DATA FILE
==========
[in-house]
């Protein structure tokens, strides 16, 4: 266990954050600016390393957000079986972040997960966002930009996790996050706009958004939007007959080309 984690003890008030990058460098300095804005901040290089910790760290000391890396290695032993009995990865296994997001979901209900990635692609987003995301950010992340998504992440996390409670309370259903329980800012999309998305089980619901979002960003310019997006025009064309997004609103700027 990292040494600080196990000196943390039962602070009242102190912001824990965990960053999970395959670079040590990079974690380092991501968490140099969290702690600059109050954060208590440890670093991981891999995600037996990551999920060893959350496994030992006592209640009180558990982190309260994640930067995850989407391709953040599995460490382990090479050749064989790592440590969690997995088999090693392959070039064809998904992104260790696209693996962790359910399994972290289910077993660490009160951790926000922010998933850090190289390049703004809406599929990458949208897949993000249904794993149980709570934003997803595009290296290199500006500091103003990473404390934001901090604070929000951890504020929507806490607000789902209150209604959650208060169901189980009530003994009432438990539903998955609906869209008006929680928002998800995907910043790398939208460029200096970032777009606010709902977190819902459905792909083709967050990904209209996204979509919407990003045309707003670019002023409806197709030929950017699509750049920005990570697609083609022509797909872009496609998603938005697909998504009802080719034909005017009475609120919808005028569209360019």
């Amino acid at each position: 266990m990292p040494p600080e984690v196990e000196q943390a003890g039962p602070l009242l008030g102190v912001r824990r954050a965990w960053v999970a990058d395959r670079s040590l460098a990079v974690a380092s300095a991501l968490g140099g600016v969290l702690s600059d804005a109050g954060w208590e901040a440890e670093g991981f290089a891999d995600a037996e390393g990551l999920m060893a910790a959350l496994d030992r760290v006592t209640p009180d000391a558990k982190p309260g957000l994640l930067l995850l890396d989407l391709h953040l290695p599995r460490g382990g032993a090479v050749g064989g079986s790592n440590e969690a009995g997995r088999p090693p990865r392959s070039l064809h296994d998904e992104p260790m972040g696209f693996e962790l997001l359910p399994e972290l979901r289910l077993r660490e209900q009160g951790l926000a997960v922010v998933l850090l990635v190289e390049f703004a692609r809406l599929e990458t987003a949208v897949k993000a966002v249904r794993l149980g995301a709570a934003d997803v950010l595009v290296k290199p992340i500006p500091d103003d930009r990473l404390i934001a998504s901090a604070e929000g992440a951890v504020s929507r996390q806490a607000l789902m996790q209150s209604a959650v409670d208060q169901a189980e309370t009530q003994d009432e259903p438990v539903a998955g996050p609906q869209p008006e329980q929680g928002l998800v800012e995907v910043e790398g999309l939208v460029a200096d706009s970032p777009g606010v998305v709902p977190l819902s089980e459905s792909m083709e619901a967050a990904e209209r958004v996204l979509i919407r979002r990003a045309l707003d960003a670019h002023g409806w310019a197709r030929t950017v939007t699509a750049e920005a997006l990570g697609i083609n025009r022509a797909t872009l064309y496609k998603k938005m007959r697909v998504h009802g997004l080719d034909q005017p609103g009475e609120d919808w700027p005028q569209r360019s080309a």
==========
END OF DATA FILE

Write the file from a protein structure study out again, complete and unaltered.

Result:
[in-house]
């Protein structure tokens, strides 16, 4: 266990954050600016390393957000079986972040997960966002930009996790996050706009958004939007007959080309 984690003890008030990058460098300095804005901040290089910790760290000391890396290695032993009995990865296994997001979901209900990635692609987003995301950010992340998504992440996390409670309370259903329980800012999309998305089980619901979002960003310019997006025009064309997004609103700027 990292040494600080196990000196943390039962602070009242102190912001824990965990960053999970395959670079040590990079974690380092991501968490140099969290702690600059109050954060208590440890670093991981891999995600037996990551999920060893959350496994030992006592209640009180558990982190309260994640930067995850989407391709953040599995460490382990090479050749064989790592440590969690997995088999090693392959070039064809998904992104260790696209693996962790359910399994972290289910077993660490009160951790926000922010998933850090190289390049703004809406599929990458949208897949993000249904794993149980709570934003997803595009290296290199500006500091103003990473404390934001901090604070929000951890504020929507806490607000789902209150209604959650208060169901189980009530003994009432438990539903998955609906869209008006929680928002998800995907910043790398939208460029200096970032777009606010709902977190819902459905792909083709967050990904209209996204979509919407990003045309707003670019002023409806197709030929950017699509750049920005990570697609083609022509797909872009496609998603938005697909998504009802080719034909005017009475609120919808005028569209360019």
């Amino acid at each position: 266990m990292p040494p600080e984690v196990e000196q943390a003890g039962p602070l009242l008030g102190v912001r824990r954050a965990w960053v999970a990058d395959r670079s040590l460098a990079v974690a380092s300095a991501l968490g140099g600016v969290l702690s600059d804005a109050g954060w208590e901040a440890e670093g991981f290089a891999d995600a037996e390393g990551l999920m060893a910790a959350l496994d030992r760290v006592t209640p009180d000391a558990k982190p309260g957000l994640l930067l995850l890396d989407l391709h953040l290695p599995r460490g382990g032993a090479v050749g064989g079986s790592n440590e969690a009995g997995r088999p090693p990865r392959s070039l064809h296994d998904e992104p260790m972040g696209f693996e962790l997001l359910p399994e972290l979901r289910l077993r660490e209900q009160g951790l926000a997960v922010v998933l850090l990635v190289e390049f703004a692609r809406l599929e990458t987003a949208v897949k993000a966002v249904r794993l149980g995301a709570a934003d997803v950010l595009v290296k290199p992340i500006p500091d103003d930009r990473l404390i934001a998504s901090a604070e929000g992440a951890v504020s929507r996390q806490a607000l789902m996790q209150s209604a959650v409670d208060q169901a189980e309370t009530q003994d009432e259903p438990v539903a998955g996050p609906q869209p008006e329980q929680g928002l998800v800012e995907v910043e790398g999309l939208v460029a200096d706009s970032p777009g606010v998305v709902p977190l819902s089980e459905s792909m083709e619901a967050a990904e209209r958004v996204l979509i919407r979002r990003a045309l707003d960003a670019h002023g409806w310019a197709r030929t950017v939007t699509a750049e920005a997006l990570g697609i083609n025009r022509a797909t872009l064309y496609k998603k938005m007959r697909v998504h009802g997004l080719d034909q005017p609103g009475e609120d919808w700027p005028q569209r360019s080309a």